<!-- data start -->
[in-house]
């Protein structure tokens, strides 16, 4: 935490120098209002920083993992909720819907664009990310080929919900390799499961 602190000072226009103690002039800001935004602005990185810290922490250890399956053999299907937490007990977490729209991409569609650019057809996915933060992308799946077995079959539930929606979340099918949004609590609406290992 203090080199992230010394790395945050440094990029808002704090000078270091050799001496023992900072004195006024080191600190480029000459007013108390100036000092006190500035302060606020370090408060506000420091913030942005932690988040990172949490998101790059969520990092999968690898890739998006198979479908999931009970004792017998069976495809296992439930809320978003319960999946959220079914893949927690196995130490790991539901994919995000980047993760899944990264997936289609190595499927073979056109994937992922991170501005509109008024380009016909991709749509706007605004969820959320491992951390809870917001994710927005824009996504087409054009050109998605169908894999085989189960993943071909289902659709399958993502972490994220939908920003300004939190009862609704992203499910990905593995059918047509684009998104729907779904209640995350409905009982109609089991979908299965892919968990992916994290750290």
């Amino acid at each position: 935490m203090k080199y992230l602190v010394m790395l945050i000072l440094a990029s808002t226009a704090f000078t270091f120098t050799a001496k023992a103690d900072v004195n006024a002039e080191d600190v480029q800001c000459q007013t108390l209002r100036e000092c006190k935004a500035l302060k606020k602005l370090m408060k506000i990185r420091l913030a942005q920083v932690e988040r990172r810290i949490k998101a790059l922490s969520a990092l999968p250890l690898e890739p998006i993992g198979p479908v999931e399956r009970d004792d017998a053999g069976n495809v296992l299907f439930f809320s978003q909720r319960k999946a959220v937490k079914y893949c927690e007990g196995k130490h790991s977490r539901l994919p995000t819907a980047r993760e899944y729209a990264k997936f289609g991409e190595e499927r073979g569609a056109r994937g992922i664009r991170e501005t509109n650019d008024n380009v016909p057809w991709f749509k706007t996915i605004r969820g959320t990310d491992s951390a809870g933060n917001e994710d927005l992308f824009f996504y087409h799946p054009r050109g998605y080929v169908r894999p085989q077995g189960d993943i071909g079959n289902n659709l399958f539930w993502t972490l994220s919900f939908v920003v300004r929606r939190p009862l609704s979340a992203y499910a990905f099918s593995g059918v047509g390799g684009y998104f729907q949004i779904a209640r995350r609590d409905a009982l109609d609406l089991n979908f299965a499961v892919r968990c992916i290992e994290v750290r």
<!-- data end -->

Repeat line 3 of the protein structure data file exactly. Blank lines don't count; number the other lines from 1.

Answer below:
């Amino acid at each position: 935490m203090k080199y992230l602190v010394m790395l945050i000072l440094a990029s808002t226009a704090f000078t270091f120098t050799a001496k023992a103690d900072v004195n006024a002039e080191d600190v480029q800001c000459q007013t108390l209002r100036e000092c006190k935004a500035l302060k606020k602005l370090m408060k506000i990185r420091l913030a942005q920083v932690e988040r990172r810290i949490k998101a790059l922490s969520a990092l999968p250890l690898e890739p998006i993992g198979p479908v999931e399956r009970d004792d017998a053999g069976n495809v296992l299907f439930f809320s978003q909720r319960k999946a959220v937490k079914y893949c927690e007990g196995k130490h790991s977490r539901l994919p995000t819907a980047r993760e899944y729209a990264k997936f289609g991409e190595e499927r073979g569609a056109r994937g992922i664009r991170e501005t509109n650019d008024n380009v016909p057809w991709f749509k706007t996915i605004r969820g959320t990310d491992s951390a809870g933060n917001e994710d927005l992308f824009f996504y087409h799946p054009r050109g998605y080929v169908r894999p085989q077995g189960d993943i071909g079959n289902n659709l399958f539930w993502t972490l994220s919900f939908v920003v300004r929606r939190p009862l609704s979340a992203y499910a990905f099918s593995g059918v047509g390799g684009y998104f729907q949004i779904a209640r995350r609590d409905a009982l109609d609406l089991n979908f299965a499961v892919r968990c992916i290992e994290v750290r």